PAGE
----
Canadian Immigration in 2015
Since the Conservative party came to power nearly ten years ago, Canadian immigration has experienced significant changes under former Immigration Minister Jason Kenney and his successor Chris Alexander. In September, Prime Minister Stephen Harper summed up the goals behind these changes in an interview with the Wall Street Journal, stressing an increased focus on the long-term needs of the economy and labour market.
While some recent developments have drawn criticism from industries that rely on immigrant labour,the emphasis on economic and skills-based immigration nonetheless continues in 2015. Below, we highlight the major changes underway. Look out for more news on these and other Canadian immigration issues in the near future.
Express Entry program
As of January 1st, Canada’s new Express Entry system (excluding the province of Québec) was launched to expedite permanent residency by matching high-skilled immigrants with prospective employers. Candidates will be selected every two to three weeks to apply for permanent residency, with priority given to those with permanent job offers. As a result, most newcomers will no longer enter the country on a first-come, first-served basis.
Express Entry will also reduce the permanent residency process to under six months for highly skilled immigrants qualified to fulfill the needs of the Canadian labour market. As before, employers must prove that they have made every effort to hire a Canadian before offering the position to a foreign national. The job-matching component is expected to launch in the spring.
Increased fee for citizenship application
January 1st also marked an increase in citizenship application costs to $530 per adult applicant. The anticipated Canadian immigration numbers for 2015 suggest that the increased fees could generate as much as $60 million for the federal government. This latest change to the application process follows last year’s reforms to the Canadian Citizenship Act, some of which drew charges of being unconstitutional.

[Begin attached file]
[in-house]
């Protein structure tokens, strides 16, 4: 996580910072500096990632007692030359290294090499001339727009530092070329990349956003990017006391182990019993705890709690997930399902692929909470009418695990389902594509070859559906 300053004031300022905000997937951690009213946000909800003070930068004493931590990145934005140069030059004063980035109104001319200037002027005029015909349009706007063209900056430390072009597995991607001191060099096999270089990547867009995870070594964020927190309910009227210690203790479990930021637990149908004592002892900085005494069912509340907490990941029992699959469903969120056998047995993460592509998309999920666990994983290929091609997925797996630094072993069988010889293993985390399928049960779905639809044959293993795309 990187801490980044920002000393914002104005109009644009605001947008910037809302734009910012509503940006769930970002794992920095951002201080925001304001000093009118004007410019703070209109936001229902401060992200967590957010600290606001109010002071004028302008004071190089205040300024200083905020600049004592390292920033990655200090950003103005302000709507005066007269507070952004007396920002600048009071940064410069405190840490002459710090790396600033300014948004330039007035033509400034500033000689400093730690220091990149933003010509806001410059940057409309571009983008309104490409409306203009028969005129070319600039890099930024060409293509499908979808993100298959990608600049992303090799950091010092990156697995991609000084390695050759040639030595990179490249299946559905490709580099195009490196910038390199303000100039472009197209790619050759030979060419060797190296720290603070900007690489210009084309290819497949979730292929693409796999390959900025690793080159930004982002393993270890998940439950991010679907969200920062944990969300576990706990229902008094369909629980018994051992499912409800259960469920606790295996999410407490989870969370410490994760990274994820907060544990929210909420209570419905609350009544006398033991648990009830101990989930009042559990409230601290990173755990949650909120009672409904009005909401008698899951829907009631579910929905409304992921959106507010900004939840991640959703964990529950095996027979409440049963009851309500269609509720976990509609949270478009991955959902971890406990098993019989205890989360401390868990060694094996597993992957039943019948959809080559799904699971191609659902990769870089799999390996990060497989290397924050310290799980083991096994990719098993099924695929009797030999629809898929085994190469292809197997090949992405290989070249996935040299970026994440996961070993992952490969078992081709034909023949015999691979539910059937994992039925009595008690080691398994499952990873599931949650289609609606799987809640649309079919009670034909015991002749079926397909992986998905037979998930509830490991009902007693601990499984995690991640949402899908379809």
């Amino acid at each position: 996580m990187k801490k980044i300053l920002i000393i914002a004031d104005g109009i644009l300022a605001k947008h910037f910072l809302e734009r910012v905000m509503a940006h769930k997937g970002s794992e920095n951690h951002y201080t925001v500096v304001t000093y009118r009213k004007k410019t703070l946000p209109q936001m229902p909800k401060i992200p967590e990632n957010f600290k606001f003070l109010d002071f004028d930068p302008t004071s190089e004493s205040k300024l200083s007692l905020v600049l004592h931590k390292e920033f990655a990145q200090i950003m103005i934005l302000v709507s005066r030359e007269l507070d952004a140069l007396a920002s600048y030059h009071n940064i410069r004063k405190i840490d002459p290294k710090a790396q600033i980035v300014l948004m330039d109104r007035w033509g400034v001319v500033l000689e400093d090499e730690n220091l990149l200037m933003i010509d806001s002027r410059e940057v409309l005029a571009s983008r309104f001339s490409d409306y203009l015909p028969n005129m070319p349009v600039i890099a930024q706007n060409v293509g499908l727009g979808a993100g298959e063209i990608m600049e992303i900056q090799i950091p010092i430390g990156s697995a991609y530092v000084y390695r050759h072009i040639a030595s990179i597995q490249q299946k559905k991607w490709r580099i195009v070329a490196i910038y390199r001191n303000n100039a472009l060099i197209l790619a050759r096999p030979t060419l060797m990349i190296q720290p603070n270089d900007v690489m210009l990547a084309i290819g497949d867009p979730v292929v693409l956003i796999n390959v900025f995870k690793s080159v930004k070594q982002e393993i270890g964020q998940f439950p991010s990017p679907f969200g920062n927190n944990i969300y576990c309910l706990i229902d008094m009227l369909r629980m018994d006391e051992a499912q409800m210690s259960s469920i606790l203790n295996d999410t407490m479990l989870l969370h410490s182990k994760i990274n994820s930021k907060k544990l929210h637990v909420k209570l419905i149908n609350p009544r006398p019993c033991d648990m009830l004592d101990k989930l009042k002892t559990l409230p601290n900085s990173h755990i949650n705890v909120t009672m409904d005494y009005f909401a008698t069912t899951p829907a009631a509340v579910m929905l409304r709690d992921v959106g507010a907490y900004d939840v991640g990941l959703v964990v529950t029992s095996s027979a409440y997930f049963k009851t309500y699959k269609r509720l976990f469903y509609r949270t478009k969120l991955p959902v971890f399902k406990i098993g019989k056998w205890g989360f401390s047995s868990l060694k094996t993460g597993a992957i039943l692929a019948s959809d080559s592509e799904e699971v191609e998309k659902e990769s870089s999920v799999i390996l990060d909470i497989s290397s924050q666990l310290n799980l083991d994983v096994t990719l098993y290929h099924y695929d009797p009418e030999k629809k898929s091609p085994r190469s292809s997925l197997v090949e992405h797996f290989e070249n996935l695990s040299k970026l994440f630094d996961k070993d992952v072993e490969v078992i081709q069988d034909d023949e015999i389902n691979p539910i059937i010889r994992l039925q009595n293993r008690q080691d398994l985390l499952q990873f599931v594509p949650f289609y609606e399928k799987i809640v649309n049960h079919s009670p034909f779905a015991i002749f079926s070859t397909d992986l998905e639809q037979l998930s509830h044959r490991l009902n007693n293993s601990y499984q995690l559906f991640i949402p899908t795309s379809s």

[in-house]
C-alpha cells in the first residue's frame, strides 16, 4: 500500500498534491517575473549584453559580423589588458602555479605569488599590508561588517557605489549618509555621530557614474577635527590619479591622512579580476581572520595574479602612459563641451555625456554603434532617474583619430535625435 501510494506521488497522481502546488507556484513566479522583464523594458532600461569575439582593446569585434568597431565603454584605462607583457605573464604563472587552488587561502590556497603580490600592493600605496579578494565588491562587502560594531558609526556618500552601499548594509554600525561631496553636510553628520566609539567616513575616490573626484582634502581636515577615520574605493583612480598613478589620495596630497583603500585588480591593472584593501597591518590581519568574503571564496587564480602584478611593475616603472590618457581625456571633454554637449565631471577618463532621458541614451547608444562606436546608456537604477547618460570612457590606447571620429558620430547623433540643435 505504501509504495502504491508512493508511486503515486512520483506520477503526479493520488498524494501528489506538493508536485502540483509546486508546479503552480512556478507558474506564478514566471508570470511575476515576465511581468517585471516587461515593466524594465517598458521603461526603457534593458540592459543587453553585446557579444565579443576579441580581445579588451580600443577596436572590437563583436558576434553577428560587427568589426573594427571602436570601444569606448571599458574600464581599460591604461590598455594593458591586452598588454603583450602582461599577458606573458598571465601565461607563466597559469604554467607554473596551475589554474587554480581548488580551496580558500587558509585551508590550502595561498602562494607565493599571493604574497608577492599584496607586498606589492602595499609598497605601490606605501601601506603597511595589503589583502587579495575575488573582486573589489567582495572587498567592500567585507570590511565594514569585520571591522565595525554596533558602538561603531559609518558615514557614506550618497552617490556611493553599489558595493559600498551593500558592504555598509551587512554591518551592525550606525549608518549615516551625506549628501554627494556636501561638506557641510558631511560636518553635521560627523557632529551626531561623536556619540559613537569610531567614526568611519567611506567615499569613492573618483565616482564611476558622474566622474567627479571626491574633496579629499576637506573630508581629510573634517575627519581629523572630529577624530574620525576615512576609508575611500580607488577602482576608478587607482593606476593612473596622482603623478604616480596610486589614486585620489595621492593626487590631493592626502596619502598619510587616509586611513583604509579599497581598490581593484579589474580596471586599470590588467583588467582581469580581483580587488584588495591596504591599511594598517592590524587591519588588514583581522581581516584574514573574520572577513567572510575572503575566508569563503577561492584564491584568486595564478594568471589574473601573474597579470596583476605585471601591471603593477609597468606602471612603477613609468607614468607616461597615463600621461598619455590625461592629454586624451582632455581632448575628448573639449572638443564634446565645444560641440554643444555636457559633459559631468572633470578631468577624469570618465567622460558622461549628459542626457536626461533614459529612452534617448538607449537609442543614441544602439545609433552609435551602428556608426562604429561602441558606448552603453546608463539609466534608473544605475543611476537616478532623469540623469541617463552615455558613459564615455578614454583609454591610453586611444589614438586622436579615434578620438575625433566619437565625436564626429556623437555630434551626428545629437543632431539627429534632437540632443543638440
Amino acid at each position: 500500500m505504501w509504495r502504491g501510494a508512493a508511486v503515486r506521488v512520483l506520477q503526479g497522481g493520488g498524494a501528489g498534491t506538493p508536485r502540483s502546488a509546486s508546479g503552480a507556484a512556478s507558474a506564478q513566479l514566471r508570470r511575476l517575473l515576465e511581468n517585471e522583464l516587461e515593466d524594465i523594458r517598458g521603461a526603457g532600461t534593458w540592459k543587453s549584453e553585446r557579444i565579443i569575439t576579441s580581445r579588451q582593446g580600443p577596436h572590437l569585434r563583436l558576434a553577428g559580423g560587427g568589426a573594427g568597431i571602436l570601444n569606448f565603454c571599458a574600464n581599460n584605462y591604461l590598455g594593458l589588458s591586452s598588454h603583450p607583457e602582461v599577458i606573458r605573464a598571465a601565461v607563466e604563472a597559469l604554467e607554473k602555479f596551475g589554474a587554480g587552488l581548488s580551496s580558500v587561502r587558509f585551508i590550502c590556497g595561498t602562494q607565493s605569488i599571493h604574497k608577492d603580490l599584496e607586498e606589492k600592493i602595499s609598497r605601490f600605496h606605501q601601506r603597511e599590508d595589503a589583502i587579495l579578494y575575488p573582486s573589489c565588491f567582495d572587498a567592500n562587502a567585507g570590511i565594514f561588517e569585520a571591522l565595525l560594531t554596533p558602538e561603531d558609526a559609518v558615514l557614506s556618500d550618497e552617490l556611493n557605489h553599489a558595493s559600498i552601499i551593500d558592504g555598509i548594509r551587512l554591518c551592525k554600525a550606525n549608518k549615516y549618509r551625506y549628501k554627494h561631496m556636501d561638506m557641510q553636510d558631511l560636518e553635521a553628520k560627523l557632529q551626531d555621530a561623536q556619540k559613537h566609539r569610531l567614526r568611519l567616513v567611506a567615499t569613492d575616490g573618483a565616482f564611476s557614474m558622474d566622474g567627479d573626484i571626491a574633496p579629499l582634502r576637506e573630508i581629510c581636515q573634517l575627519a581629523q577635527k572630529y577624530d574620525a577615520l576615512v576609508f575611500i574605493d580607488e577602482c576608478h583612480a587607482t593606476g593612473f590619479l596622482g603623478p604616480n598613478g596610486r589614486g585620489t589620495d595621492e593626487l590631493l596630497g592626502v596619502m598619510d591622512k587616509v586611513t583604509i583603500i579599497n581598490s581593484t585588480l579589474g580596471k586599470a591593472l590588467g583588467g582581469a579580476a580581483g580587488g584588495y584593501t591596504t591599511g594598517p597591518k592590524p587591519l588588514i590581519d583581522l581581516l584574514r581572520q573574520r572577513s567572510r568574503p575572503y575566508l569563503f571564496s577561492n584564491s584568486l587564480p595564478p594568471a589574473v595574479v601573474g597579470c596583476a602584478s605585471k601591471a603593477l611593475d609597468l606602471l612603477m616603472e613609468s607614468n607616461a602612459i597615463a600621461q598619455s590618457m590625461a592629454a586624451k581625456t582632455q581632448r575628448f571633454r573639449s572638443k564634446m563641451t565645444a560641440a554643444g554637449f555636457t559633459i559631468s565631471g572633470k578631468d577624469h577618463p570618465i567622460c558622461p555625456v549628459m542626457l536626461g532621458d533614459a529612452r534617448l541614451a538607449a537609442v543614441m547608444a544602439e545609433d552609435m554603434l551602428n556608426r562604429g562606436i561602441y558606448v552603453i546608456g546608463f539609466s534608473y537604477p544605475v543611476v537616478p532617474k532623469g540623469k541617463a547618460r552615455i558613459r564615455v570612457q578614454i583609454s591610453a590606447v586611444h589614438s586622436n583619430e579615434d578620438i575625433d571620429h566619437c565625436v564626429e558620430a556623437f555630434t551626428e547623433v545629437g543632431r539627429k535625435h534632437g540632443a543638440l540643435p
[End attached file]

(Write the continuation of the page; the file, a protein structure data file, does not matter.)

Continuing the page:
Resettlement of Syrian refugees
By November 13th of 2014, a total of 457 Syrian refugees had landed in Canada, a number which climbed to 1,063 by the end of December according to spokesperson Kevin Ménard’s statement to CBC News. The figure is still short of the government’s commitment to welcome 1,300 refugees by the end of the year, a fact which has drawn criticism from immigrant groups. However, Ménard promises that the rest are arriving, and that Canadian immigration will “work expeditiously to fulfil [its] commitment” in the new year.
Following the UN’s global plea for the resettlement of 100,000 refugees from Syria, Canada is expected to approve 10,000 more Syrian refugees over the next two years.
Motion for refugee health care
In other refugee-related news, the federal government will hear a motion for refugee health care on January 27th.
In 2012, Canadian Doctors for Refugee Care, the Canadian Association of Refugee Lawyers, and Justice for Children and Youth took the government to court for cutting funding for refugee health care. The Federal Court deemed the cuts unconstitutional, and the government agreed to restore coverage for refugees, despite claims from Immigration Minister Alexander that the restored coverage will aid less than 1,000 refugees while costing $4 million in government funds.
“We are doing this because the court has ordered us to do it,” Alexander stated on November 4th. “We respect that decision, while not agreeing with it.”
However, Lorne Waldman, a legal representative for Canadian Doctors for Refugee Care, argues that the government has not followed the court order.
Foreign Caregiver program
In late 2014, it became optional for caregivers to reside with their employers. Formerly known as the Live-in Caregiver Program, the Foreign Caregiver Program has also instated a new cap on the number of caregivers accepted under two new categories: childcare providers and caregivers for the elderly or persons with chronic medical needs. Caregivers must still wait two years before becoming eligible to apply for permanent residency. The government is currently facing a backlog of more than 60,000 caregivers awaiting approval for permanent resident status—a figure that Minister Alexander hopes to reduce dramatically throughout 2015.
While changes to the program have been welcomed, caregivers still desire additional reforms. Advocacy groups for Filipino-Canadian caregivers have voiced disappointment that foreign caregivers will not be granted permanent residency as soon as they arrive in Canada. Advocates also want family members of caregivers to be admitted to Canada.
The Foreign Caregiver program is also part of the federal government’s plans to accept greater numbers of economic immigrants in 2015.
To speak with a Canadian immigration lawyer, contact First Immigration Law Firm @ 1-855-360-4333.